When it comes to market dynamics, 2014 has been a very interesting year for the swine industry.  We have seen record- high cash hog prices while at the same time, producers have been dealing with porcine epidemic diarrhea virus (PEDV). Practicing sound risk management has been key as the industry navigates through an environment with historic margin calls as well. It’s also worth noting that swine producers are receiving over $225 for their hogs, but some are still unhappy because production is not as good as it has been in the past, causing them to  lock up margins too early and requiring them to pay margin calls. We have also seen our operating lines drop from a peak volume of over $1 billion to $600 million, which is a drop of 40% in less than 60 days. These are interesting times.

I have stressed to many producers, and I’ll say it again: everything is relative. The swine industry will make money this year despite poorer production (remember 2006-2007 and the porcine circovirus?).  Another  advantage of practicing sound risk management, as compared to producers selling  pigs on the open market, is that they have outperformed the industry average for the past two years by more than $12 per head (see table).  It’s a “given” that 2014  will look quite different, but I want to remind everyone what this industry went through in 2008-09. The industry changed and producers who did not practice any form of risk management went out of business.  Today, more and more producers are comfortable with locking up profits, knowing they are going to make money. They’ve left the stress and worry of being on the open market behind.  Instead of hoping that they will be profitable, through margin management, they know they will be profitable.

Options vs. Straight Futures?

We are so fortunate to have very good relationships with our clients. Many of our recent discussions with them have focused on the use of options as opposed to a straight futures position. The margin calls over the last four months have had many producers exploring this strategy. I don’t have a preference for one over the other, and I tell clients we support both strategies. What I stress to clients most of all is how vital it is to understand cost of production. You also need to understand that there are variables impacting your overall margin.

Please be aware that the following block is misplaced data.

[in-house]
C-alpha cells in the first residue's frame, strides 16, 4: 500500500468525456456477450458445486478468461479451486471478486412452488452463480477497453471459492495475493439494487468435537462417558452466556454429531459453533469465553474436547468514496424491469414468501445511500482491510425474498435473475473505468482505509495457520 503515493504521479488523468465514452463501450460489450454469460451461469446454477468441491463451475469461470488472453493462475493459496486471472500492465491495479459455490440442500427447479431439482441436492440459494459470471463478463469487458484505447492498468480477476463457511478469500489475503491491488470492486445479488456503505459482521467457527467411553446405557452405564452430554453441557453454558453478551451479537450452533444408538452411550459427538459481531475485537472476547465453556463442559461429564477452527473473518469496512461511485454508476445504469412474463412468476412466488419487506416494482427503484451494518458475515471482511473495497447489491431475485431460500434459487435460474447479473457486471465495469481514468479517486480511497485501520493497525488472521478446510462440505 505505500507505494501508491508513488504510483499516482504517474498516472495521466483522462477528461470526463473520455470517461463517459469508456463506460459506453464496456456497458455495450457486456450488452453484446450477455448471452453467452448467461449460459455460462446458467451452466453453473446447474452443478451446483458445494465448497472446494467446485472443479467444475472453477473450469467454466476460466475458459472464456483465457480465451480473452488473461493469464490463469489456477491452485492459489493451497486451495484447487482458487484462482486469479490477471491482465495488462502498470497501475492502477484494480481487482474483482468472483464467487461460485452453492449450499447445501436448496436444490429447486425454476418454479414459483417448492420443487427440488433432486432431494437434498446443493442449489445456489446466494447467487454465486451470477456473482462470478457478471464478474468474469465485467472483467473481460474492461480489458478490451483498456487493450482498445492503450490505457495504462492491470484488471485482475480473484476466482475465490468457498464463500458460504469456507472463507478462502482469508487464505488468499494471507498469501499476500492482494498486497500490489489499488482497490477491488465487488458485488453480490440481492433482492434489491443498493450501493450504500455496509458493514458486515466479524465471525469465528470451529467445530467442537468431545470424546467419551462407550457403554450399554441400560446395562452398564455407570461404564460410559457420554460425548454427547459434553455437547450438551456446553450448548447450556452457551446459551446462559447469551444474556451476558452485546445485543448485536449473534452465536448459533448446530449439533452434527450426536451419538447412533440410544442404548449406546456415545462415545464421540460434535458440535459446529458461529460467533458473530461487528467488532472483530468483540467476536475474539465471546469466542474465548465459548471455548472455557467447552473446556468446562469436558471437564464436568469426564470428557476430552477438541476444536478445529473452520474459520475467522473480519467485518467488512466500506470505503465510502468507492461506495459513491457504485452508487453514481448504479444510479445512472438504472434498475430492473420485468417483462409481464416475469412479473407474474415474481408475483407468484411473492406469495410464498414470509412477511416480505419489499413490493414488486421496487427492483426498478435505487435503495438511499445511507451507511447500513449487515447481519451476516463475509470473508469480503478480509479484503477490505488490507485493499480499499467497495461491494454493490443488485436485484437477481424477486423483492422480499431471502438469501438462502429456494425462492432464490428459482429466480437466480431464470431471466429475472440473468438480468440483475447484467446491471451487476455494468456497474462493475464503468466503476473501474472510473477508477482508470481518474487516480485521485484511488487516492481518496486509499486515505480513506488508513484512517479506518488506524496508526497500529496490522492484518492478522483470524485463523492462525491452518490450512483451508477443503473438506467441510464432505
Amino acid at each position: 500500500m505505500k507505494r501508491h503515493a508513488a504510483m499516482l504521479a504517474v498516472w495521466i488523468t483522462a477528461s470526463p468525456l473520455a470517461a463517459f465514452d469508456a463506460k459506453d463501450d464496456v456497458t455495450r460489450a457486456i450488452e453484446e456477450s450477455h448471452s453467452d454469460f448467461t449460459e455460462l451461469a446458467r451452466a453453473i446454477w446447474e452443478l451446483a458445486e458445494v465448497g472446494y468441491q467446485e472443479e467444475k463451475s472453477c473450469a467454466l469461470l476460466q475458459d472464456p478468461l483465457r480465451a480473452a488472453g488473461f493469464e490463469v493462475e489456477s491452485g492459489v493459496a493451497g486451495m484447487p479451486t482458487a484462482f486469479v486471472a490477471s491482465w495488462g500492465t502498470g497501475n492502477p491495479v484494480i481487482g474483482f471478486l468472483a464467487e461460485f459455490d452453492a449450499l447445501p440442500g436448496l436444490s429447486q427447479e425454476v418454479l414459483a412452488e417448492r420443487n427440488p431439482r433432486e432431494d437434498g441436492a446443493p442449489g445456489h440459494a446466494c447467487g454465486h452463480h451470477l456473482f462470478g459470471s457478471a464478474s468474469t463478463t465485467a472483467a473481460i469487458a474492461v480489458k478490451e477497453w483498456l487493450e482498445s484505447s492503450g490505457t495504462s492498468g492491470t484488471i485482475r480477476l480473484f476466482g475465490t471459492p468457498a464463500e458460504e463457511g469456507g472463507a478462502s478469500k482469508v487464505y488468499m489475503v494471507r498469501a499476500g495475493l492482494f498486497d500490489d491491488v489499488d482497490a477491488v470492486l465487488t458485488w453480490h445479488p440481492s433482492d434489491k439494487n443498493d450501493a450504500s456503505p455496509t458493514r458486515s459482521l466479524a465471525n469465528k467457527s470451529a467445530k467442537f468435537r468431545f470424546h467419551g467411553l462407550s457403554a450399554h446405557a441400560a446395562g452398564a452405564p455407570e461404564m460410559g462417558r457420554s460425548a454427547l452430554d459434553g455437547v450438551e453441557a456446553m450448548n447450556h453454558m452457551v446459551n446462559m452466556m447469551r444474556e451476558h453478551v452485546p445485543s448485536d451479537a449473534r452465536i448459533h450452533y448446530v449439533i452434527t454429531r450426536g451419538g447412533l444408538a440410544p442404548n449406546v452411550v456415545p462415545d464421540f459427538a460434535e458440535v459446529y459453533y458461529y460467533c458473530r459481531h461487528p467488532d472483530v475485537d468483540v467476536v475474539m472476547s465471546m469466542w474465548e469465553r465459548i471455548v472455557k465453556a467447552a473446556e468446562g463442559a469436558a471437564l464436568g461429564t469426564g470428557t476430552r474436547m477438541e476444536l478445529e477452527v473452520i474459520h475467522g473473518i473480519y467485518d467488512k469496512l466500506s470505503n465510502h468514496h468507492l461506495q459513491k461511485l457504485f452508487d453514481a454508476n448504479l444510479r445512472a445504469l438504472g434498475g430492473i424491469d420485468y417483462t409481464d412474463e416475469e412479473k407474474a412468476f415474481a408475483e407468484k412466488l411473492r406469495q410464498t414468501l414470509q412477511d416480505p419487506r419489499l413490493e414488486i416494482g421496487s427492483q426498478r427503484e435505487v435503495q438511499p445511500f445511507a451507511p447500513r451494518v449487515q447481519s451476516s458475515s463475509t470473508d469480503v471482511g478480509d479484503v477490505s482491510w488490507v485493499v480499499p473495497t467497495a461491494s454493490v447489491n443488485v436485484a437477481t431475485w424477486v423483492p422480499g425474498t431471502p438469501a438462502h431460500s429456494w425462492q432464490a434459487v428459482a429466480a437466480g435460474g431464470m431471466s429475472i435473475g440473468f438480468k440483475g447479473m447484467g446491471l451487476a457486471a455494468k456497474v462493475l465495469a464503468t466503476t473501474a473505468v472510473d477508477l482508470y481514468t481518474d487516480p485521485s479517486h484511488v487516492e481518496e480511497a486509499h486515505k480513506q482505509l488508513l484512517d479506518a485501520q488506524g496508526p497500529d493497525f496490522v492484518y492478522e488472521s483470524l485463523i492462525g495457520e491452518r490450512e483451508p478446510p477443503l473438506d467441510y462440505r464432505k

Basis on cash hog sales as well as what you used for basis on grain will effect what you actually receive for a profit. This is always a moving target and, again, not always an exact science. The key point we try to stress is taking advantage of an opportunity for locking up profits when they are available and utilizing a strategy that incorporates what you believe your bias is. What I mean by that is whether or not you are bullish on what the hog market might be doing going forward (option strategy might make sense if that is your bias) or if you are bearish (a straight futures position might make more sense if that is your bias).  I would suggest communicating with your market advisor to determine which strategy best fits your operation.

Upcoming Webinar with Brett Stuart

We are hosting a webinar with Brett Stuart with Global Agritrends on Wed., May 28, at 1:30 p.m. Here is the link to sign up if you have interest: http://pages.agstar.com/porkupdate_apr2014.html . You can actually sign up for the webinar and if this time frame does not work for you,  we will send the recording and slides  so you can listen to the webinar at a time that is convenient for you.

Staying Engaged on Advocacy

I spend time on the weekends and early in the morning reading articles concerning the swine industry and agriculture. It seems that many in the media portray our industry in a negative light and we need to continue to stay engaged in telling our story. Our marketing department at AgStar pushed me to be active on Twitter and I am. Social media, such as Twitter and Facebook is a way to tell our story. I try using twitter to reach out and tell our story and others do as well. We need more of you to engage in the discussion. If you have a twitter account and wish to follow me, please do at @AgStarAgGuy. We can no longer afford to stay on the sidelines.

Mark Greenwood is the Senior Vice President for Relationship Management at AgStar. He is responsible for overseeing the industry expert group consisting of consulting, large grain, dairy, renewable fuels and the swine industry. He has been with AgStar since 1997. For more insights from Mark and the AgStar Swine Team, including their weekly video Hog Blog, visit AgStarEdge.com.